"This is for the first time a thin-layer, conducting, highly aligned film for high-performance, paintable, directly writeable plastic electronics," said Jinsang Kim, U-M professor of materials science and engineering, who led the research published inNature Materials.
Semiconductors are the key ingredient for computer processors, solar cells and LED displays, but they are expensive. Inorganic semiconductors like silicon require high temperatures in excess of 2,000 degrees Fahrenheit and costly vacuum systems for processing into electronics, but organic and plastic semiconductors can be prepared on a basic lab bench.
This is certainly some interesting development. For those of you who aren't sure what this means, let me break down the basic idea behind this. Painting on Conductors to plastic to make electronics. So think of it this way:
3D Printers can print plastics and non-conductive material for the most part, but combined with this they could potentially paint electronic conductors onto 3D printed products. I.E. 3D printed laptops, tablets, phones and the like. Now, this does not mean they can print a fully-programmed ready to use laptop or tablet. But it could potentially cut the cost production dramatically if they can at least get the conductive material on the product.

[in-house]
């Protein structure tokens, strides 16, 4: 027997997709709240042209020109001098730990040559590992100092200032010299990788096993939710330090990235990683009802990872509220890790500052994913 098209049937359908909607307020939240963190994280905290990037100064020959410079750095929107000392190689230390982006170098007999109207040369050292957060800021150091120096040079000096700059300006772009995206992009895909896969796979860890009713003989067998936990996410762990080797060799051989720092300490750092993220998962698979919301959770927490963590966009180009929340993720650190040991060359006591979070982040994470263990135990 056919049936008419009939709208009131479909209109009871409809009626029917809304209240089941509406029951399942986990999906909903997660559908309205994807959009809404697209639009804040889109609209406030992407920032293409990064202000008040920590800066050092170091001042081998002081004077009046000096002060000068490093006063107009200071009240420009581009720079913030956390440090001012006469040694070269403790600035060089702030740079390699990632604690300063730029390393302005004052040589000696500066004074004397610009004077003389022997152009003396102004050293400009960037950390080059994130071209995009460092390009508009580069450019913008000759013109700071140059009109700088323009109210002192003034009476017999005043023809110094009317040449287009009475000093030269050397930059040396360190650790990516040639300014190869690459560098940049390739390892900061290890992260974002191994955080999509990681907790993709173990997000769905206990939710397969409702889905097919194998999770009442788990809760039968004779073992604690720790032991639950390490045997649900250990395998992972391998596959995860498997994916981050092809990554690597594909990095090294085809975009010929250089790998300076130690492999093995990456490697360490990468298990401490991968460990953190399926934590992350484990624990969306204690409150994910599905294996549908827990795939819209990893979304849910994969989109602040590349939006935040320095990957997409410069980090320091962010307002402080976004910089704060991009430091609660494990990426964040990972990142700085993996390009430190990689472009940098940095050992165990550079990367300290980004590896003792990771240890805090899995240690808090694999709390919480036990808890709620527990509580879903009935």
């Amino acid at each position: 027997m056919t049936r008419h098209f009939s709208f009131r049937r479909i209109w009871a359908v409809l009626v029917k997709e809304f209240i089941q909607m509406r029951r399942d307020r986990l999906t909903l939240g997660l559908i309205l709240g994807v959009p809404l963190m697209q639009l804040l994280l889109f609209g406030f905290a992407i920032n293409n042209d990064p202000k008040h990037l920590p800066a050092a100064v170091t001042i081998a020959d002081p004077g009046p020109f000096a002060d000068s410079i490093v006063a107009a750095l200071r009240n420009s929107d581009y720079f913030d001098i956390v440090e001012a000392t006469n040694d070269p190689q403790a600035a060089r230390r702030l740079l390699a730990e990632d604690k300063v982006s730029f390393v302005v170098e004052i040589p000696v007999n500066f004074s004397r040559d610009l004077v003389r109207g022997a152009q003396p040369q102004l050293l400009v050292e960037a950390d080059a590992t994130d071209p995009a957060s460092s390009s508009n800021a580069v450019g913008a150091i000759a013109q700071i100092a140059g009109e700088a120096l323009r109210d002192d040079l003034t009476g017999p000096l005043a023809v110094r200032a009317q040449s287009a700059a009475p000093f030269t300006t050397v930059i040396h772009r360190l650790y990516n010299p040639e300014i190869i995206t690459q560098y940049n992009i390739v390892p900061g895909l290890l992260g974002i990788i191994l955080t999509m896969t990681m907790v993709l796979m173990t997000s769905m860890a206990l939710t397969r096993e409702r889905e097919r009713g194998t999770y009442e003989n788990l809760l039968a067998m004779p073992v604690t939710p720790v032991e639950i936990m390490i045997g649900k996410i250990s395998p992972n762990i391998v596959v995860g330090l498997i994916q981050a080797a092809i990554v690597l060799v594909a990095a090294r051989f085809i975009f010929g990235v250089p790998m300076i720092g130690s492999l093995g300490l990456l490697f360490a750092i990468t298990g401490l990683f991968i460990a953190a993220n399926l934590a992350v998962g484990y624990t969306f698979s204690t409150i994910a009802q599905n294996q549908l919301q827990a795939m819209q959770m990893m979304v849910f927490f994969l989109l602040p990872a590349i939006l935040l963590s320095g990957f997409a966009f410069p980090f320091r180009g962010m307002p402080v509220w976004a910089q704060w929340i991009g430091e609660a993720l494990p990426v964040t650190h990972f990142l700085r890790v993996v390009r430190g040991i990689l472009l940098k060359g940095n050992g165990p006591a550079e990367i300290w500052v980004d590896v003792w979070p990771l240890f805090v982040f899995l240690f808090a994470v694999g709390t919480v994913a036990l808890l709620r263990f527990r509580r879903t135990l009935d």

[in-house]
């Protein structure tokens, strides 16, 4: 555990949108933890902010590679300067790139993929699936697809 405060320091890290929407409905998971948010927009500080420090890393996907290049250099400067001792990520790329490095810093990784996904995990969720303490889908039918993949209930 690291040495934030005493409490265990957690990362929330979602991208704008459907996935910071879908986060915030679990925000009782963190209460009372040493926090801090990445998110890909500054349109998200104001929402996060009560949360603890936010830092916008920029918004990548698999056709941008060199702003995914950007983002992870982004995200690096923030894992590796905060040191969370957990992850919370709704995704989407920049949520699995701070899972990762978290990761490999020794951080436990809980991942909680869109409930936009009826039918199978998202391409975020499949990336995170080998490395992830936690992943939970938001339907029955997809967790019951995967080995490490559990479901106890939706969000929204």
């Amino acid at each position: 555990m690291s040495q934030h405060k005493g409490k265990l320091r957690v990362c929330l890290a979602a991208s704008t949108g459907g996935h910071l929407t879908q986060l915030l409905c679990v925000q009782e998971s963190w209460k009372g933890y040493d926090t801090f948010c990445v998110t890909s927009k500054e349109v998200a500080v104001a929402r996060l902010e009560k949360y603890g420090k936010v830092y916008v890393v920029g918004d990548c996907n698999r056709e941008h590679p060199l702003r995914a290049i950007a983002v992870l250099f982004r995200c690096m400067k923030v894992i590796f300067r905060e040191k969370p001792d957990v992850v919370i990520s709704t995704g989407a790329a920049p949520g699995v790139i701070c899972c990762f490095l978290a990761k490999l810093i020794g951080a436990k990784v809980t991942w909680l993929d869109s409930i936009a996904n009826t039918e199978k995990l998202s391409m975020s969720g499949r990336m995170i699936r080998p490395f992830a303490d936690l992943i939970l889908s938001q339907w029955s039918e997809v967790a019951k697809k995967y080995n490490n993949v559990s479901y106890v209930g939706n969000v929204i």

As they explain in the article, creating conductive parts is costly and requires separate machines in order to achieve. However, this "Organic Conductor" could potentially change the game of cheap electronics. It could allow for greater distribution for education materials and access to the internet for less-priveledged persons. Including 3rd world countries.
Keep your minds open folks, the possibilities are still to be seen!